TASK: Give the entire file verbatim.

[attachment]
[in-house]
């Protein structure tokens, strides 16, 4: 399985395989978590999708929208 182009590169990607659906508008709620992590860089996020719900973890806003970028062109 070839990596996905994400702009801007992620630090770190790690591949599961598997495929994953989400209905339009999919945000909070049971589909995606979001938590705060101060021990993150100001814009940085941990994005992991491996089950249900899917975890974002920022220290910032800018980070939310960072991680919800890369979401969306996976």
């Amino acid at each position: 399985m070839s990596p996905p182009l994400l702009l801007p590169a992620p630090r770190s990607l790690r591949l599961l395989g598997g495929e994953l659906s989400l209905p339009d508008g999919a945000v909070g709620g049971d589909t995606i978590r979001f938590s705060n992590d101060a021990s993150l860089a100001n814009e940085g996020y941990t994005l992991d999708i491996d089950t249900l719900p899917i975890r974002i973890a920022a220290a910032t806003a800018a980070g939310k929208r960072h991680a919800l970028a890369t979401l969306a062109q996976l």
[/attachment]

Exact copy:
[in-house]
């Protein structure tokens, strides 16, 4: 399985395989978590999708929208 182009590169990607659906508008709620992590860089996020719900973890806003970028062109 070839990596996905994400702009801007992620630090770190790690591949599961598997495929994953989400209905339009999919945000909070049971589909995606979001938590705060101060021990993150100001814009940085941990994005992991491996089950249900899917975890974002920022220290910032800018980070939310960072991680919800890369979401969306996976």
């Amino acid at each position: 399985m070839s990596p996905p182009l994400l702009l801007p590169a992620p630090r770190s990607l790690r591949l599961l395989g598997g495929e994953l659906s989400l209905p339009d508008g999919a945000v909070g709620g049971d589909t995606i978590r979001f938590s705060n992590d101060a021990s993150l860089a100001n814009e940085g996020y941990t994005l992991d999708i491996d089950t249900l719900p899917i975890r974002i973890a920022a220290a910032t806003a800018a980070g939310k929208r960072h991680a919800l970028a890369t979401l969306a062109q996976l």